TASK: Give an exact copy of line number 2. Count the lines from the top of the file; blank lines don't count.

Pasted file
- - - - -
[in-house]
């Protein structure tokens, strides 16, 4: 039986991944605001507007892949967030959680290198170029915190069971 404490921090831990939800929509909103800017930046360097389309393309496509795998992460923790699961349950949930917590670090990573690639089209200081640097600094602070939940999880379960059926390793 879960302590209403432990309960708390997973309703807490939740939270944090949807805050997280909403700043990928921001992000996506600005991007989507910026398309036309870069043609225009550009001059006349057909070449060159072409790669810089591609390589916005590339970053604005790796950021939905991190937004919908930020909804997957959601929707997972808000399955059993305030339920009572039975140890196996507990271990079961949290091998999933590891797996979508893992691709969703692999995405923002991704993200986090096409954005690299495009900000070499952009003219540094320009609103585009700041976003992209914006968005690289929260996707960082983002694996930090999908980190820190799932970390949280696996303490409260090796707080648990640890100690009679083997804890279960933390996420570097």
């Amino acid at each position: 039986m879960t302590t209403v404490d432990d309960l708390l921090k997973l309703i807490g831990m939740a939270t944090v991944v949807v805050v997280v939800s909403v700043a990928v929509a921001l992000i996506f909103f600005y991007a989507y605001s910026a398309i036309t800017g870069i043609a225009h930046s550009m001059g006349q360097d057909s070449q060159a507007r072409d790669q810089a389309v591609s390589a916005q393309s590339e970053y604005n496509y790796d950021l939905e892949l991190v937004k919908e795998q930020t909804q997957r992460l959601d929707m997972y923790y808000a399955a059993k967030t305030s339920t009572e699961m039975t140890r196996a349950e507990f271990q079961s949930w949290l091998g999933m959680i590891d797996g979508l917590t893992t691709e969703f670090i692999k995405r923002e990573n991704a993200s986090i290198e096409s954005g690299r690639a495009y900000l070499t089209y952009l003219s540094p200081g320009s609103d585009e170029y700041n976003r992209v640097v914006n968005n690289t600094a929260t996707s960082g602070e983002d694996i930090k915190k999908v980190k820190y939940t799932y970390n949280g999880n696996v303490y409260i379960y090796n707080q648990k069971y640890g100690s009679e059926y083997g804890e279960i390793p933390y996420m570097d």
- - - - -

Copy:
């Protein structure tokens, strides 16, 4: 039986991944605001507007892949967030959680290198170029915190069971 404490921090831990939800929509909103800017930046360097389309393309496509795998992460923790699961349950949930917590670090990573690639089209200081640097600094602070939940999880379960059926390793 879960302590209403432990309960708390997973309703807490939740939270944090949807805050997280909403700043990928921001992000996506600005991007989507910026398309036309870069043609225009550009001059006349057909070449060159072409790669810089591609390589916005590339970053604005790796950021939905991190937004919908930020909804997957959601929707997972808000399955059993305030339920009572039975140890196996507990271990079961949290091998999933590891797996979508893992691709969703692999995405923002991704993200986090096409954005690299495009900000070499952009003219540094320009609103585009700041976003992209914006968005690289929260996707960082983002694996930090999908980190820190799932970390949280696996303490409260090796707080648990640890100690009679083997804890279960933390996420570097």